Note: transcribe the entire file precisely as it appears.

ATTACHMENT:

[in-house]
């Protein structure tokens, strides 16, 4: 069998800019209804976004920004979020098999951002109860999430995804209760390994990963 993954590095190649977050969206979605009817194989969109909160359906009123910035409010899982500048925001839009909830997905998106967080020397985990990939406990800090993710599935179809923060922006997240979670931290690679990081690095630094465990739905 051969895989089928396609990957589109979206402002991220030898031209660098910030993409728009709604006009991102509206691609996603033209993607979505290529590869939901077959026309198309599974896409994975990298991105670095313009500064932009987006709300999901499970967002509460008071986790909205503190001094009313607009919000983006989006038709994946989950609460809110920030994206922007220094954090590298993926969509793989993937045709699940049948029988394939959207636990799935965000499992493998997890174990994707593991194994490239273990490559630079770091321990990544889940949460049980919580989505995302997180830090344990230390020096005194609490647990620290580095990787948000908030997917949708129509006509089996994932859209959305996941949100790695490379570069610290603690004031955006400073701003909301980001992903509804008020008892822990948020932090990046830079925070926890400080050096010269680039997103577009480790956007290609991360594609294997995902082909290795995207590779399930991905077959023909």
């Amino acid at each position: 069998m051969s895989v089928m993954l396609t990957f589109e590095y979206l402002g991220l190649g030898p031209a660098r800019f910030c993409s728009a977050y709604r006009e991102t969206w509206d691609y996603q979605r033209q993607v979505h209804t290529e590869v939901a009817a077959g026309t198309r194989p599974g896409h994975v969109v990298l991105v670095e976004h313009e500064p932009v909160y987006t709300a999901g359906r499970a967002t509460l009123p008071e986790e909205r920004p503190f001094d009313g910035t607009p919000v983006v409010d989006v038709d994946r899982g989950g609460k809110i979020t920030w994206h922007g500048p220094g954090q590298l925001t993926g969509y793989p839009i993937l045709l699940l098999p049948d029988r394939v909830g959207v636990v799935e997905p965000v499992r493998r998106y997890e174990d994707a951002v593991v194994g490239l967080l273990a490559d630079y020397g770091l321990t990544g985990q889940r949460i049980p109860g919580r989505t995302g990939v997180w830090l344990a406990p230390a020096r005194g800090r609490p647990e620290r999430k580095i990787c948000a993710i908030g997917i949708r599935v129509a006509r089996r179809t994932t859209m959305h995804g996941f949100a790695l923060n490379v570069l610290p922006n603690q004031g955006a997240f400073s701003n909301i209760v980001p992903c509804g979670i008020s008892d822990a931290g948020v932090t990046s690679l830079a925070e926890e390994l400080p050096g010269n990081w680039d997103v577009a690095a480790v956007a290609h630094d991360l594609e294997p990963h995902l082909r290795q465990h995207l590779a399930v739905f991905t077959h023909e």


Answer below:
[in-house]
């Protein structure tokens, strides 16, 4: 069998800019209804976004920004979020098999951002109860999430995804209760390994990963 993954590095190649977050969206979605009817194989969109909160359906009123910035409010899982500048925001839009909830997905998106967080020397985990990939406990800090993710599935179809923060922006997240979670931290690679990081690095630094465990739905 051969895989089928396609990957589109979206402002991220030898031209660098910030993409728009709604006009991102509206691609996603033209993607979505290529590869939901077959026309198309599974896409994975990298991105670095313009500064932009987006709300999901499970967002509460008071986790909205503190001094009313607009919000983006989006038709994946989950609460809110920030994206922007220094954090590298993926969509793989993937045709699940049948029988394939959207636990799935965000499992493998997890174990994707593991194994490239273990490559630079770091321990990544889940949460049980919580989505995302997180830090344990230390020096005194609490647990620290580095990787948000908030997917949708129509006509089996994932859209959305996941949100790695490379570069610290603690004031955006400073701003909301980001992903509804008020008892822990948020932090990046830079925070926890400080050096010269680039997103577009480790956007290609991360594609294997995902082909290795995207590779399930991905077959023909």
């Amino acid at each position: 069998m051969s895989v089928m993954l396609t990957f589109e590095y979206l402002g991220l190649g030898p031209a660098r800019f910030c993409s728009a977050y709604r006009e991102t969206w509206d691609y996603q979605r033209q993607v979505h209804t290529e590869v939901a009817a077959g026309t198309r194989p599974g896409h994975v969109v990298l991105v670095e976004h313009e500064p932009v909160y987006t709300a999901g359906r499970a967002t509460l009123p008071e986790e909205r920004p503190f001094d009313g910035t607009p919000v983006v409010d989006v038709d994946r899982g989950g609460k809110i979020t920030w994206h922007g500048p220094g954090q590298l925001t993926g969509y793989p839009i993937l045709l699940l098999p049948d029988r394939v909830g959207v636990v799935e997905p965000v499992r493998r998106y997890e174990d994707a951002v593991v194994g490239l967080l273990a490559d630079y020397g770091l321990t990544g985990q889940r949460i049980p109860g919580r989505t995302g990939v997180w830090l344990a406990p230390a020096r005194g800090r609490p647990e620290r999430k580095i990787c948000a993710i908030g997917i949708r599935v129509a006509r089996r179809t994932t859209m959305h995804g996941f949100a790695l923060n490379v570069l610290p922006n603690q004031g955006a997240f400073s701003n909301i209760v980001p992903c509804g979670i008020s008892d822990a931290g948020v932090t990046s690679l830079a925070e926890e390994l400080p050096g010269n990081w680039d997103v577009a690095a480790v956007a290609h630094d991360l594609e294997p990963h995902l082909r290795q465990h995207l590779a399930v739905f991905t077959h023909e």